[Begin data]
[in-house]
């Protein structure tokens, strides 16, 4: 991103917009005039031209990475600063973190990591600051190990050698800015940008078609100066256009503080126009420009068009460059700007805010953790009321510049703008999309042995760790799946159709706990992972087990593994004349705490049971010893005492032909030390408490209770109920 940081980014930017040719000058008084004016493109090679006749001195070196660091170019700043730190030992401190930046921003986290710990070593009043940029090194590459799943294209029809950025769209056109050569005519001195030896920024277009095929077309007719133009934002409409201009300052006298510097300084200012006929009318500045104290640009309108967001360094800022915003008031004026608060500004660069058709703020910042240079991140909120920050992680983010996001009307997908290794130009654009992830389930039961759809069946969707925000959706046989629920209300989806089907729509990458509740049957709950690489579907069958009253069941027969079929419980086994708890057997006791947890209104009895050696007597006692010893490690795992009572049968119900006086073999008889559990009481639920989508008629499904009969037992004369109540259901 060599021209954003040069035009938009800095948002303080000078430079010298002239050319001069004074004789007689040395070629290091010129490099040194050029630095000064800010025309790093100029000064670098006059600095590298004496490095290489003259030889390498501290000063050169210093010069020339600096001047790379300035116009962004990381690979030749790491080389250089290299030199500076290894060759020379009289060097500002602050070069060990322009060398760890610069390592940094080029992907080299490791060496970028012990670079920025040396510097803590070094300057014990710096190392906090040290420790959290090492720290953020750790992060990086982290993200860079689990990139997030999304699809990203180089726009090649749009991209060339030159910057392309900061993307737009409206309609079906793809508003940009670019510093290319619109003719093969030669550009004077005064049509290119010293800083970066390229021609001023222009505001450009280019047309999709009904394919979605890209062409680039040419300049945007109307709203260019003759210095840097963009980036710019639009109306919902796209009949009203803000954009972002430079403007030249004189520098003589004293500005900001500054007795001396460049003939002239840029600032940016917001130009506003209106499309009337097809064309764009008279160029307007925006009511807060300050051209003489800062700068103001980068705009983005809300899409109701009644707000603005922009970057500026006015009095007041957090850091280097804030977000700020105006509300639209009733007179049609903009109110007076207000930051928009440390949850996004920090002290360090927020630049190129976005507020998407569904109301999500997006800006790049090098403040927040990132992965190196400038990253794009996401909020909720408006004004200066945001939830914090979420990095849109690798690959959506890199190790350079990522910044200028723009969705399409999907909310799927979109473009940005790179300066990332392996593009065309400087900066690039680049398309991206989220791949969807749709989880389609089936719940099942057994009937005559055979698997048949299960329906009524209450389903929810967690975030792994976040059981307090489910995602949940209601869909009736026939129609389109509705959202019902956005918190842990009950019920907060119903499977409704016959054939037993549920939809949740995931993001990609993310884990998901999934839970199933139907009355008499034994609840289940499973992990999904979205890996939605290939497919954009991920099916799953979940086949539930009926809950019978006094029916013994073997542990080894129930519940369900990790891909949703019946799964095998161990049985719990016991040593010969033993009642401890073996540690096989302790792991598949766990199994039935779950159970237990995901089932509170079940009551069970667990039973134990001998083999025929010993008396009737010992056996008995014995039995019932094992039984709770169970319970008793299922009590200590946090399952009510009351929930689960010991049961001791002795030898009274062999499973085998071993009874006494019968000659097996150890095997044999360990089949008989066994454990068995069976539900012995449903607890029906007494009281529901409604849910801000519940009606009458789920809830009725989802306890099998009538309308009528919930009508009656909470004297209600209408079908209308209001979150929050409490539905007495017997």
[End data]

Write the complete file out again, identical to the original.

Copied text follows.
[in-house]
């Protein structure tokens, strides 16, 4: 991103917009005039031209990475600063973190990591600051190990050698800015940008078609100066256009503080126009420009068009460059700007805010953790009321510049703008999309042995760790799946159709706990992972087990593994004349705490049971010893005492032909030390408490209770109920 940081980014930017040719000058008084004016493109090679006749001195070196660091170019700043730190030992401190930046921003986290710990070593009043940029090194590459799943294209029809950025769209056109050569005519001195030896920024277009095929077309007719133009934002409409201009300052006298510097300084200012006929009318500045104290640009309108967001360094800022915003008031004026608060500004660069058709703020910042240079991140909120920050992680983010996001009307997908290794130009654009992830389930039961759809069946969707925000959706046989629920209300989806089907729509990458509740049957709950690489579907069958009253069941027969079929419980086994708890057997006791947890209104009895050696007597006692010893490690795992009572049968119900006086073999008889559990009481639920989508008629499904009969037992004369109540259901 060599021209954003040069035009938009800095948002303080000078430079010298002239050319001069004074004789007689040395070629290091010129490099040194050029630095000064800010025309790093100029000064670098006059600095590298004496490095290489003259030889390498501290000063050169210093010069020339600096001047790379300035116009962004990381690979030749790491080389250089290299030199500076290894060759020379009289060097500002602050070069060990322009060398760890610069390592940094080029992907080299490791060496970028012990670079920025040396510097803590070094300057014990710096190392906090040290420790959290090492720290953020750790992060990086982290993200860079689990990139997030999304699809990203180089726009090649749009991209060339030159910057392309900061993307737009409206309609079906793809508003940009670019510093290319619109003719093969030669550009004077005064049509290119010293800083970066390229021609001023222009505001450009280019047309999709009904394919979605890209062409680039040419300049945007109307709203260019003759210095840097963009980036710019639009109306919902796209009949009203803000954009972002430079403007030249004189520098003589004293500005900001500054007795001396460049003939002239840029600032940016917001130009506003209106499309009337097809064309764009008279160029307007925006009511807060300050051209003489800062700068103001980068705009983005809300899409109701009644707000603005922009970057500026006015009095007041957090850091280097804030977000700020105006509300639209009733007179049609903009109110007076207000930051928009440390949850996004920090002290360090927020630049190129976005507020998407569904109301999500997006800006790049090098403040927040990132992965190196400038990253794009996401909020909720408006004004200066945001939830914090979420990095849109690798690959959506890199190790350079990522910044200028723009969705399409999907909310799927979109473009940005790179300066990332392996593009065309400087900066690039680049398309991206989220791949969807749709989880389609089936719940099942057994009937005559055979698997048949299960329906009524209450389903929810967690975030792994976040059981307090489910995602949940209601869909009736026939129609389109509705959202019902956005918190842990009950019920907060119903499977409704016959054939037993549920939809949740995931993001990609993310884990998901999934839970199933139907009355008499034994609840289940499973992990999904979205890996939605290939497919954009991920099916799953979940086949539930009926809950019978006094029916013994073997542990080894129930519940369900990790891909949703019946799964095998161990049985719990016991040593010969033993009642401890073996540690096989302790792991598949766990199994039935779950159970237990995901089932509170079940009551069970667990039973134990001998083999025929010993008396009737010992056996008995014995039995019932094992039984709770169970319970008793299922009590200590946090399952009510009351929930689960010991049961001791002795030898009274062999499973085998071993009874006494019968000659097996150890095997044999360990089949008989066994454990068995069976539900012995449903607890029906007494009281529901409604849910801000519940009606009458789920809830009725989802306890099998009538309308009528919930009508009656909470004297209600209408079908209308209001979150929050409490539905007495017997």